Cambodia - Addressing the Past, Creating the Future: Innovative approaches to leadership development in a post-conflict context
Primary thematic focus: Capacity challenges in post-crisis and transitional situations
In a Nutshell:
Ultimately, we have to acknowledge that it is not our methods, strategies, tools or techniques which define the core and quality of our development practice, but ourselves—our past, our present and our future, and the will we can find to face these.
“You can never change society if you have not changed yourself.” - Nelson Mandela
What development practitioners “see” and do in their work depends on their worldview, values, attitudes and beliefs. In Cambodia, a combination of hierarchical culture, patronage, past trauma, and a rote-learning approach to education has resulted in many Cambodians expecting that those who have knowledge, resources and power should provide solutions, give advice, manage and control. Further, research shows that contradictions exist between traditional cultural values and norms and “modern” values espoused in development practice, for example, hierarchical decision-making versus democratic participation, or seeking and giving open and honest feedback versus maintaining harmony and face.
Unfortunately, many NGOs and donors reproduce hierarchy and power relations in their work, for example through log-frame-driven processes and pre-determined outcomes. This works against the handing-over of control and decision-making to less powerful persons, thereby constraining their participation and voice. Additionally, many local development practitioners struggle to accommodate what is culturally and socially acceptable with the demands of their work. Much of this tension is not at a conscious level or is perceived to be the norm.
Addressing this issue, VBNK has over the past few years developed a “Whole Person Learning” approach that enables development workers to become more conscious of their practice. Key to the approach is the understanding that development workers need to see their own personal growth as being linked to what they are attempting in their practice. If development workers ignore the need to change at a personal level and to internalize the values they promote, it is unlikely that they will be able to stimulate change in others. VBNK’s approach came about when we set out in 2003 to address cultural blocks to an empowering leadership practice in a field practitioners’ action-learning course. The “Whole Person Learning” methodology that emerged helps participants to become more self-aware and reflective about their relationships with the communities they serve; to create and own their own theory of change; and to develop learning habits and skills that promote relationship development.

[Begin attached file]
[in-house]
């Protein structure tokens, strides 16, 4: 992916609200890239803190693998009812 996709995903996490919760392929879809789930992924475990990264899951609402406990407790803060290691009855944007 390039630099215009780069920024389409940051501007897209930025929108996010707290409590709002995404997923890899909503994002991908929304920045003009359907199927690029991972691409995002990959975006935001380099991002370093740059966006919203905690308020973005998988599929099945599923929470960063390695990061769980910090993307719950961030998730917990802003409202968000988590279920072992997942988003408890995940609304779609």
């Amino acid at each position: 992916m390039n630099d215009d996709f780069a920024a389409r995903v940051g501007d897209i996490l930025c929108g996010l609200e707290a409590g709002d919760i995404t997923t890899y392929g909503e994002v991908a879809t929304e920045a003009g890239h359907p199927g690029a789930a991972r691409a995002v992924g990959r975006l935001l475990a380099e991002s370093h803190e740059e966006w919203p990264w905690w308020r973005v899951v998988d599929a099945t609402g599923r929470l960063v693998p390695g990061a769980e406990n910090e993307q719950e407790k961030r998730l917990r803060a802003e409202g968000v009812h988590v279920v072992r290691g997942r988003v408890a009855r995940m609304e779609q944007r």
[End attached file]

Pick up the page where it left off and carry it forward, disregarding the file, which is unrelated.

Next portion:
In 2006, the lessons learned were incorporated in VBNK’s Leadership Development Programme (LDP) for mid-level and senior NGO staff to address the need for an enabling leadership practice within social development organisations. The LDP has evolved and deepened the “Whole Person Learning” methodology. During the nine months modular programme participants learn to strike a balance between their traditional values and development values; identify cultural helps and hindrances to learning; and understand how power, patronage and trauma impinge on their development practice. Building on these understandings they then seek out and apply new approaches to their work in ways that build relationships, empower others, and facilitate learning.
Results and Critical Factors:
In late 2008, an external impact assessment was conducted of both programmes. In summary, the findings were that by the end of the programmes “participants have a deepened awareness of self along with increased confidence (self esteem); have sharpened their critical thinking skills and the ability to analyse and work with different types of power; have an increased ability to recognise and engage with others around issues of conflict and change; and have increased confidence in stepping out and challenging social norms that block learning and development.”
Quotes from former programme participants illustrate this:
“One issue is that the people give us power because we are NGO staff. Through encouragement and relationship we can share this power back with them and they can work from their own ideas and values.”
“When we know who were are, what kind of person we are and what we want, we can also understand better what the other person wants and needs.”
VBNK has since used “Whole Person Learning” in a number of capacity building initiatives, including a women’s leadership programme first delivered to national and provincial level women government officials. A comment made in the final evaluation reads:
“They [the women] now trust themselves and their judgments, which gives them the confidence to advocate for what they believe in. They have strength of purpose and a new commitment to change for themselves, for other women in the civil service and for the community. Whereas in the past they have been frustrated and passive, they now feel empowered and are prepared to organise, to be advocates and to take action.”
Since 2006, VBNK has also been conducting its own impact assessment studies. Increasingly we are seeing patterns between what our programme participants have learned and what they are applying in their workplace. We are also seeing how participants’ personal growth and change has supported organisational change. In some cases this is leading to new approaches to social development that challenge and redress hierarchy and power, thereby opening up a space for a sustainable and empowering development practice.
Name of Primary Contact Person: Graeme Storer
Title of Primary Contact Person: Director
City: Phnom Penh